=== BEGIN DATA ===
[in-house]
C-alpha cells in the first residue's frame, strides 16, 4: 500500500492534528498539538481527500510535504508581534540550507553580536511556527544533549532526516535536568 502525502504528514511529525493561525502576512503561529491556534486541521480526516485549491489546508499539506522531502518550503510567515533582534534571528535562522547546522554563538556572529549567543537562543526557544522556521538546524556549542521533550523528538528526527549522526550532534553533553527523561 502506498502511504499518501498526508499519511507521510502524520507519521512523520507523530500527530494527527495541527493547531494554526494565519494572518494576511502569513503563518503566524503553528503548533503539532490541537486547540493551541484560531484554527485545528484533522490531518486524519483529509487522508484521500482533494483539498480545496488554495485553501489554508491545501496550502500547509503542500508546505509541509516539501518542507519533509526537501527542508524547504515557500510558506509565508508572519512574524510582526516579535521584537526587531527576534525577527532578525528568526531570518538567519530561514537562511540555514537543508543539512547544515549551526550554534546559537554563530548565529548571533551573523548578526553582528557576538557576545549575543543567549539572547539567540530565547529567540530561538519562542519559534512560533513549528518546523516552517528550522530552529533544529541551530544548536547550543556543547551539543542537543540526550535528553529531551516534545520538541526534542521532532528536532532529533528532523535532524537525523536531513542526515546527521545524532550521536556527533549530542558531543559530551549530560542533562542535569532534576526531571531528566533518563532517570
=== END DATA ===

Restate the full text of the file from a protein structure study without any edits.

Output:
[in-house]
C-alpha cells in the first residue's frame, strides 16, 4: 500500500492534528498539538481527500510535504508581534540550507553580536511556527544533549532526516535536568 502525502504528514511529525493561525502576512503561529491556534486541521480526516485549491489546508499539506522531502518550503510567515533582534534571528535562522547546522554563538556572529549567543537562543526557544522556521538546524556549542521533550523528538528526527549522526550532534553533553527523561 502506498502511504499518501498526508499519511507521510502524520507519521512523520507523530500527530494527527495541527493547531494554526494565519494572518494576511502569513503563518503566524503553528503548533503539532490541537486547540493551541484560531484554527485545528484533522490531518486524519483529509487522508484521500482533494483539498480545496488554495485553501489554508491545501496550502500547509503542500508546505509541509516539501518542507519533509526537501527542508524547504515557500510558506509565508508572519512574524510582526516579535521584537526587531527576534525577527532578525528568526531570518538567519530561514537562511540555514537543508543539512547544515549551526550554534546559537554563530548565529548571533551573523548578526553582528557576538557576545549575543543567549539572547539567540530565547529567540530561538519562542519559534512560533513549528518546523516552517528550522530552529533544529541551530544548536547550543556543547551539543542537543540526550535528553529531551516534545520538541526534542521532532528536532532529533528532523535532524537525523536531513542526515546527521545524532550521536556527533549530542558531543559530551549530560542533562542535569532534576526531571531528566533518563532517570